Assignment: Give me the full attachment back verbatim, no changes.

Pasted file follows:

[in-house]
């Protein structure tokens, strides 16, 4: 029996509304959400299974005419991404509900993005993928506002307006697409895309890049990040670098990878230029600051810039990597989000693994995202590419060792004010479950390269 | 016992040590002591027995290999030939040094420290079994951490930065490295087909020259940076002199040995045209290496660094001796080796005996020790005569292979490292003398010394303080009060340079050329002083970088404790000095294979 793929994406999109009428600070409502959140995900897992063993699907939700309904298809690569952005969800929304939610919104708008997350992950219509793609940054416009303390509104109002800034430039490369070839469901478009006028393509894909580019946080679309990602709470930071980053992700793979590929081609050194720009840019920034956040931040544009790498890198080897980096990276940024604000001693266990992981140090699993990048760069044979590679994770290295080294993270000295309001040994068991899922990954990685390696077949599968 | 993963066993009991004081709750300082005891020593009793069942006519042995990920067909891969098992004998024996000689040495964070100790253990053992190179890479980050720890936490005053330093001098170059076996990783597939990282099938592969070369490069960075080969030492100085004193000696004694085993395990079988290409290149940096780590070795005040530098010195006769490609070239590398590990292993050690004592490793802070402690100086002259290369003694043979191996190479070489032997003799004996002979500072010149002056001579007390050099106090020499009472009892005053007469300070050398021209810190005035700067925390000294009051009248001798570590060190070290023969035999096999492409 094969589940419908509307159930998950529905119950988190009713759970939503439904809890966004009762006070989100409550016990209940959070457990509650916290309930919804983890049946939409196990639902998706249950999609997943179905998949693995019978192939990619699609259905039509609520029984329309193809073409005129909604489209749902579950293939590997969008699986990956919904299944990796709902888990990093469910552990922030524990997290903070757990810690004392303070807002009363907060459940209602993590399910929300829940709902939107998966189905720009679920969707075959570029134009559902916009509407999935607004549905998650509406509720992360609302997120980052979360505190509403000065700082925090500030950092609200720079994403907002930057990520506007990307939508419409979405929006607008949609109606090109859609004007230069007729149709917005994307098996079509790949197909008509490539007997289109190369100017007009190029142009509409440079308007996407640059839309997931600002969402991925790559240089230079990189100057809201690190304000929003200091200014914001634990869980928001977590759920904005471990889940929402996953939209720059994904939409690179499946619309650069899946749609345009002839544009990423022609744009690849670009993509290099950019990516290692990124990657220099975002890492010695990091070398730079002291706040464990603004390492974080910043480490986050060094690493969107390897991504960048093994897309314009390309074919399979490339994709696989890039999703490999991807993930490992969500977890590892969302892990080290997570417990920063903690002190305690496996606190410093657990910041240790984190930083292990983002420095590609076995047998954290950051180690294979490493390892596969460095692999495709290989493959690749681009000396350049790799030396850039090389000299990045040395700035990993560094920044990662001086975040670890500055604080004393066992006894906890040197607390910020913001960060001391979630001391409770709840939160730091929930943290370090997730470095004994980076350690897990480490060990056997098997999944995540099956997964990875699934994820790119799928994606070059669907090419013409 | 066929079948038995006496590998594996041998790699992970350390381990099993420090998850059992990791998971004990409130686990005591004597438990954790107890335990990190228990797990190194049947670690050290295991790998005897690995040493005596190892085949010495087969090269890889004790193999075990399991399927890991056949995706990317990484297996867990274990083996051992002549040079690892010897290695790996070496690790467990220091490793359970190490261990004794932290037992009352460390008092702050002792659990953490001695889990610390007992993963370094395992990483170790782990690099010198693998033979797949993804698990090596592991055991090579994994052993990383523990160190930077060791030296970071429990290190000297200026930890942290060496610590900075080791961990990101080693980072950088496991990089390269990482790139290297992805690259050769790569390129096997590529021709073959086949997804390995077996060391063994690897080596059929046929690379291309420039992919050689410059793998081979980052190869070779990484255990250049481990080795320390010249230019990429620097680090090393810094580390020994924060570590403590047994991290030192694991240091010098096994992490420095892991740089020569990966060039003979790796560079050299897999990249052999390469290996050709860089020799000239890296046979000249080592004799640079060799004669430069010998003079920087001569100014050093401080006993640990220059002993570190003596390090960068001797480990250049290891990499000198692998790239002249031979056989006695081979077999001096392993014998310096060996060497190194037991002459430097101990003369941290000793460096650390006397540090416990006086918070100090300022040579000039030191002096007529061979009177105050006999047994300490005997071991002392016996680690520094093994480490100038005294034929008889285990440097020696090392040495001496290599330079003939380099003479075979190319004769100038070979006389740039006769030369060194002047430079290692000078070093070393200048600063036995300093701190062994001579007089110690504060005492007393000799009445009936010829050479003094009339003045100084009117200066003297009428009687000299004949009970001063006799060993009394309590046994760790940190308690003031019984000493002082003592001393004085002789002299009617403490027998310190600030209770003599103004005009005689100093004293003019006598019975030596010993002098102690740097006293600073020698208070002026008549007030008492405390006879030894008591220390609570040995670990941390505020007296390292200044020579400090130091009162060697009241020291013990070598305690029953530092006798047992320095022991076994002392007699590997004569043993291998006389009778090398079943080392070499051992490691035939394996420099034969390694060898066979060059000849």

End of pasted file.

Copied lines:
[in-house]
């Protein structure tokens, strides 16, 4: 029996509304959400299974005419991404509900993005993928506002307006697409895309890049990040670098990878230029600051810039990597989000693994995202590419060792004010479950390269 | 016992040590002591027995290999030939040094420290079994951490930065490295087909020259940076002199040995045209290496660094001796080796005996020790005569292979490292003398010394303080009060340079050329002083970088404790000095294979 793929994406999109009428600070409502959140995900897992063993699907939700309904298809690569952005969800929304939610919104708008997350992950219509793609940054416009303390509104109002800034430039490369070839469901478009006028393509894909580019946080679309990602709470930071980053992700793979590929081609050194720009840019920034956040931040544009790498890198080897980096990276940024604000001693266990992981140090699993990048760069044979590679994770290295080294993270000295309001040994068991899922990954990685390696077949599968 | 993963066993009991004081709750300082005891020593009793069942006519042995990920067909891969098992004998024996000689040495964070100790253990053992190179890479980050720890936490005053330093001098170059076996990783597939990282099938592969070369490069960075080969030492100085004193000696004694085993395990079988290409290149940096780590070795005040530098010195006769490609070239590398590990292993050690004592490793802070402690100086002259290369003694043979191996190479070489032997003799004996002979500072010149002056001579007390050099106090020499009472009892005053007469300070050398021209810190005035700067925390000294009051009248001798570590060190070290023969035999096999492409 094969589940419908509307159930998950529905119950988190009713759970939503439904809890966004009762006070989100409550016990209940959070457990509650916290309930919804983890049946939409196990639902998706249950999609997943179905998949693995019978192939990619699609259905039509609520029984329309193809073409005129909604489209749902579950293939590997969008699986990956919904299944990796709902888990990093469910552990922030524990997290903070757990810690004392303070807002009363907060459940209602993590399910929300829940709902939107998966189905720009679920969707075959570029134009559902916009509407999935607004549905998650509406509720992360609302997120980052979360505190509403000065700082925090500030950092609200720079994403907002930057990520506007990307939508419409979405929006607008949609109606090109859609004007230069007729149709917005994307098996079509790949197909008509490539007997289109190369100017007009190029142009509409440079308007996407640059839309997931600002969402991925790559240089230079990189100057809201690190304000929003200091200014914001634990869980928001977590759920904005471990889940929402996953939209720059994904939409690179499946619309650069899946749609345009002839544009990423022609744009690849670009993509290099950019990516290692990124990657220099975002890492010695990091070398730079002291706040464990603004390492974080910043480490986050060094690493969107390897991504960048093994897309314009390309074919399979490339994709696989890039999703490999991807993930490992969500977890590892969302892990080290997570417990920063903690002190305690496996606190410093657990910041240790984190930083292990983002420095590609076995047998954290950051180690294979490493390892596969460095692999495709290989493959690749681009000396350049790799030396850039090389000299990045040395700035990993560094920044990662001086975040670890500055604080004393066992006894906890040197607390910020913001960060001391979630001391409770709840939160730091929930943290370090997730470095004994980076350690897990480490060990056997098997999944995540099956997964990875699934994820790119799928994606070059669907090419013409 | 066929079948038995006496590998594996041998790699992970350390381990099993420090998850059992990791998971004990409130686990005591004597438990954790107890335990990190228990797990190194049947670690050290295991790998005897690995040493005596190892085949010495087969090269890889004790193999075990399991399927890991056949995706990317990484297996867990274990083996051992002549040079690892010897290695790996070496690790467990220091490793359970190490261990004794932290037992009352460390008092702050002792659990953490001695889990610390007992993963370094395992990483170790782990690099010198693998033979797949993804698990090596592991055991090579994994052993990383523990160190930077060791030296970071429990290190000297200026930890942290060496610590900075080791961990990101080693980072950088496991990089390269990482790139290297992805690259050769790569390129096997590529021709073959086949997804390995077996060391063994690897080596059929046929690379291309420039992919050689410059793998081979980052190869070779990484255990250049481990080795320390010249230019990429620097680090090393810094580390020994924060570590403590047994991290030192694991240091010098096994992490420095892991740089020569990966060039003979790796560079050299897999990249052999390469290996050709860089020799000239890296046979000249080592004799640079060799004669430069010998003079920087001569100014050093401080006993640990220059002993570190003596390090960068001797480990250049290891990499000198692998790239002249031979056989006695081979077999001096392993014998310096060996060497190194037991002459430097101990003369941290000793460096650390006397540090416990006086918070100090300022040579000039030191002096007529061979009177105050006999047994300490005997071991002392016996680690520094093994480490100038005294034929008889285990440097020696090392040495001496290599330079003939380099003479075979190319004769100038070979006389740039006769030369060194002047430079290692000078070093070393200048600063036995300093701190062994001579007089110690504060005492007393000799009445009936010829050479003094009339003045100084009117200066003297009428009687000299004949009970001063006799060993009394309590046994760790940190308690003031019984000493002082003592001393004085002789002299009617403490027998310190600030209770003599103004005009005689100093004293003019006598019975030596010993002098102690740097006293600073020698208070002026008549007030008492405390006879030894008591220390609570040995670990941390505020007296390292200044020579400090130091009162060697009241020291013990070598305690029953530092006798047992320095022991076994002392007699590997004569043993291998006389009778090398079943080392070499051992490691035939394996420099034969390694060898066979060059000849």